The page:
The most important exercise to get right is the squat and that is why I use this exercise so much when I`m putting together training plans or working out sessions for my boot camps.
Being able to squat was once just part of normal life and tribe members would often sit in a low squat position to eat or when they were at important tribal gatherings.
Things started to change when industrialisation meant that we became more reliant on chairs and footwear and our basic physiology evolved to adapt to long periods spent sitting at a desk or driving and spending all day wearing shoes.
Being able to do a full squat will give you many benefits and keep you pain free if done correctly.
Lower back pain will be improved by doing squats as most people will have an excessive curvature in their low back as a result of the pelvis being pulled down in the front by tight hip flexor muscles.
During a full depth squat, the pelvis rotates backward, allowing the spine to elongate.
This stretches the tight or shortened muscles in the low back.
The body’s position in a deep squat also produces a traction effect that decompresses the spine by creating space between the individual segments of the back.
Tension in the lower leg will decrease and ankle mobility will greatly improve through doing deep squats as range of motion of the ankle is a common problem linked to a number of other issues in the body, including bad posture, and runner’s knee.
A loss of ankle mobility is caused by both inflexibility in the calf muscles and Achilles tendon, and stiffness in the joint.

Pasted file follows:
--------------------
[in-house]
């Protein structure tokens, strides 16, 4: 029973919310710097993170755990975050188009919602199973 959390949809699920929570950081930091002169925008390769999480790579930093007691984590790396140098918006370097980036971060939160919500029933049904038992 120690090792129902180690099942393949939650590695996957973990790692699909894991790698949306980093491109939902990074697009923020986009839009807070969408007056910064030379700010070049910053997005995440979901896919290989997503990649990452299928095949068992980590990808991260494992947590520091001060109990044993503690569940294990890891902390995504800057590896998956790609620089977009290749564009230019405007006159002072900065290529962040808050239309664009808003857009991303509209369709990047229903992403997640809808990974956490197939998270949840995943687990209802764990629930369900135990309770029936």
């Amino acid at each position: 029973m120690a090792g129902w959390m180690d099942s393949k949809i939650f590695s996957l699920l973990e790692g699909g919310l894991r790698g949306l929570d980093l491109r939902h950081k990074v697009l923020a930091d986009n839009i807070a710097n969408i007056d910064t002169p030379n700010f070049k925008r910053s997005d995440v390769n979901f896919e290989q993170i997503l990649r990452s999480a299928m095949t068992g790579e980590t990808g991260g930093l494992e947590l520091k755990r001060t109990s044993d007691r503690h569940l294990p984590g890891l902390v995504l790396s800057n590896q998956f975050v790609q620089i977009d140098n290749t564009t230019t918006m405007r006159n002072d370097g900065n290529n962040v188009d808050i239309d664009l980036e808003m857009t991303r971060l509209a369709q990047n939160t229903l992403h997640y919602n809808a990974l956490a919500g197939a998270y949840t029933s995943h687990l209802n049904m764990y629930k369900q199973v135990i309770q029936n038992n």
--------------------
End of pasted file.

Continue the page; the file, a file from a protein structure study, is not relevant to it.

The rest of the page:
The key to squatting correctly is to get the biggest muscles in the body working properly.
They are the gluteus maximus (or glutes).
These muscles become lazy through inactivity and sitting, which we all tend to do too much.
Then other muscles try to take over their job of stab-ilising the trunk and leg.
This can have a knock-on effect often causing tension and pain in the hamstrings (back of the upper leg) and lower back.
If we work on strengthening these muscles and getting them working properly, then back pain and tension will be greatly reduced.
Another bonus is that you’ll also have a lovely firm backside!
If you are unfamiliar with how to squat properly, the best and safest way to start is with a wall squat.
Here you have your back to a wall and use that for support as you go down into the squat position in a safe manner.
Once you have mastered that position you are ready to move on to squatting without the wall.
But always remember to keep the heels in contact with the floor as you lower the body into position.
Spending time in a squat position offers many health benefits and can serve as a way to correct postural imbalances.
Squatting is a safe activity when performed properly but you need to be careful if you have had any injuries or physical problems.
Someone who is healthy and in relatively good physical shape without a history of knee injuries should be able to squat safely with minimal risk.
Individuals with a history of knee injury need to give consideration to the increased forces placed on the structures of the knee when squatting.
A lack of ankle mobility is usually the limiting factor that would prevent an individual from reaching full depth.
The ability to do a full depth squat is a sign of good physical health so it’s great news if you can do this exercise well.
Nikki Caputa is a health and fitness coach who works one-to-one with clients and runs her own fitness camps where she trains groups.
Known as FAB Body Bootcamps, two are based in Fareham and one is in Portsmouth.
Nikki is also an ambassador for Jamie Oliver’s Food Revolution.